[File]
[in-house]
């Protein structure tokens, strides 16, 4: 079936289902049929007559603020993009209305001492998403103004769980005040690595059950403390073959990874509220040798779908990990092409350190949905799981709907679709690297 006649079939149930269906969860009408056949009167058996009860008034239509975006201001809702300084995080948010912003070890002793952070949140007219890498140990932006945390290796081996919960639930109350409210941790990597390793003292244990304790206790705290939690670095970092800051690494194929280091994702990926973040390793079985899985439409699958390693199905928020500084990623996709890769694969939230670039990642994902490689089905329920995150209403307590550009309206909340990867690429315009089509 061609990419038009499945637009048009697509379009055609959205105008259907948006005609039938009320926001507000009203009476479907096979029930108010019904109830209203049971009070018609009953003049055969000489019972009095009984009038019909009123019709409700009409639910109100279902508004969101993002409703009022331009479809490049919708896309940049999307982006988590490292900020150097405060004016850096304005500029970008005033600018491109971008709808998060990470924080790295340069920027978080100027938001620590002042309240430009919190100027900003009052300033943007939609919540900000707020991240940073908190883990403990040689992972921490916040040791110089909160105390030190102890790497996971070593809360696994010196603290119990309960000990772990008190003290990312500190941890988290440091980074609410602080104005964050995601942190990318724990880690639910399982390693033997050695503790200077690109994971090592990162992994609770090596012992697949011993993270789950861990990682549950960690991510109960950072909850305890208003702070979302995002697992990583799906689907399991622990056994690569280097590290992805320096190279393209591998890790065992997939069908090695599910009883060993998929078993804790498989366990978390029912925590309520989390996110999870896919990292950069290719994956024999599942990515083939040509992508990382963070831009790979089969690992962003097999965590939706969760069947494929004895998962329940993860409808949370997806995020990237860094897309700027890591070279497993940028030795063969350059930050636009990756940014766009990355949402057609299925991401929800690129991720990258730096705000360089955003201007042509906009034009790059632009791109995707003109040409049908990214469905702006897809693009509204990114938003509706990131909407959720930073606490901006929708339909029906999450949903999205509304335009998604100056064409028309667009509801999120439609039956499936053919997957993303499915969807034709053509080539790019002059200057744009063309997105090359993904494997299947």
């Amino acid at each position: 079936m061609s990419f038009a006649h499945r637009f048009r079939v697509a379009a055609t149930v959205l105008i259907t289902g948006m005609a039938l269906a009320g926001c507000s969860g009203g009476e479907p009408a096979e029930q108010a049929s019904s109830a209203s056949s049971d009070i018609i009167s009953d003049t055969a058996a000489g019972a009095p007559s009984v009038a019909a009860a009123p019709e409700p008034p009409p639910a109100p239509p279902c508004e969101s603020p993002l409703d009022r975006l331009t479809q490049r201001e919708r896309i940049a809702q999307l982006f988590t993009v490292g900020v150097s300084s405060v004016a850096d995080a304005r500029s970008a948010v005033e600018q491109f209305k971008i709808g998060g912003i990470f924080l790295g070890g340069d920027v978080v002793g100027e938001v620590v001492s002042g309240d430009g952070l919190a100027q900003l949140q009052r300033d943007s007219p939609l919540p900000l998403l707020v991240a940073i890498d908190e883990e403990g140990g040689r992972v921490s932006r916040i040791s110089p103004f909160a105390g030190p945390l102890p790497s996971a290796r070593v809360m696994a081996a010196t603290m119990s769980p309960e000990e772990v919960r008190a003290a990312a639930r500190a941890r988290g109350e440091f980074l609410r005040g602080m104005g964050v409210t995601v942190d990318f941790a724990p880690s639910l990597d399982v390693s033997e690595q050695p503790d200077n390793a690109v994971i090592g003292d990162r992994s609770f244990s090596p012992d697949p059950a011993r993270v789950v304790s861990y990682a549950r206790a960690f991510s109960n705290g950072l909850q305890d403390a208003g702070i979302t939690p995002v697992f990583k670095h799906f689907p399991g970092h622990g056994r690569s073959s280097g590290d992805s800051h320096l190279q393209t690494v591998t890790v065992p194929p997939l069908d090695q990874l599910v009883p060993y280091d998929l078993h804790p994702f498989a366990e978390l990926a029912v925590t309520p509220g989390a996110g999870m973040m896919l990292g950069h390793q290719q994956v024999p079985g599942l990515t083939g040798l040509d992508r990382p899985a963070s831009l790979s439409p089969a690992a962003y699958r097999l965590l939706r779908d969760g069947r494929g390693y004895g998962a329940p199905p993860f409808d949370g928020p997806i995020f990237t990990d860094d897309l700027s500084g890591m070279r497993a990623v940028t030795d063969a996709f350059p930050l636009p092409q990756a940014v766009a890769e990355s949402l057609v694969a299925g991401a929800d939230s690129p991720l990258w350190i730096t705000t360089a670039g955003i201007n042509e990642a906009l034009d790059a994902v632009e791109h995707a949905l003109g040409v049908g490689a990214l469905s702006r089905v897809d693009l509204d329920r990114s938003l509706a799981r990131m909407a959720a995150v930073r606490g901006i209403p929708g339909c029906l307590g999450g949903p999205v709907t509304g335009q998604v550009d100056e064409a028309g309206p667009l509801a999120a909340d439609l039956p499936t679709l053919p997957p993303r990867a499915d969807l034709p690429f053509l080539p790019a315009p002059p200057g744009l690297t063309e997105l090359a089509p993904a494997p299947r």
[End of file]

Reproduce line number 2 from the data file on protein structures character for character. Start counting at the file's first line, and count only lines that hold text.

């Protein structure tokens, strides 16, 4: 079936289902049929007559603020993009209305001492998403103004769980005040690595059950403390073959990874509220040798779908990990092409350190949905799981709907679709690297 006649079939149930269906969860009408056949009167058996009860008034239509975006201001809702300084995080948010912003070890002793952070949140007219890498140990932006945390290796081996919960639930109350409210941790990597390793003292244990304790206790705290939690670095970092800051690494194929280091994702990926973040390793079985899985439409699958390693199905928020500084990623996709890769694969939230670039990642994902490689089905329920995150209403307590550009309206909340990867690429315009089509 061609990419038009499945637009048009697509379009055609959205105008259907948006005609039938009320926001507000009203009476479907096979029930108010019904109830209203049971009070018609009953003049055969000489019972009095009984009038019909009123019709409700009409639910109100279902508004969101993002409703009022331009479809490049919708896309940049999307982006988590490292900020150097405060004016850096304005500029970008005033600018491109971008709808998060990470924080790295340069920027978080100027938001620590002042309240430009919190100027900003009052300033943007939609919540900000707020991240940073908190883990403990040689992972921490916040040791110089909160105390030190102890790497996971070593809360696994010196603290119990309960000990772990008190003290990312500190941890988290440091980074609410602080104005964050995601942190990318724990880690639910399982390693033997050695503790200077690109994971090592990162992994609770090596012992697949011993993270789950861990990682549950960690991510109960950072909850305890208003702070979302995002697992990583799906689907399991622990056994690569280097590290992805320096190279393209591998890790065992997939069908090695599910009883060993998929078993804790498989366990978390029912925590309520989390996110999870896919990292950069290719994956024999599942990515083939040509992508990382963070831009790979089969690992962003097999965590939706969760069947494929004895998962329940993860409808949370997806995020990237860094897309700027890591070279497993940028030795063969350059930050636009990756940014766009990355949402057609299925991401929800690129991720990258730096705000360089955003201007042509906009034009790059632009791109995707003109040409049908990214469905702006897809693009509204990114938003509706990131909407959720930073606490901006929708339909029906999450949903999205509304335009998604100056064409028309667009509801999120439609039956499936053919997957993303499915969807034709053509080539790019002059200057744009063309997105090359993904494997299947």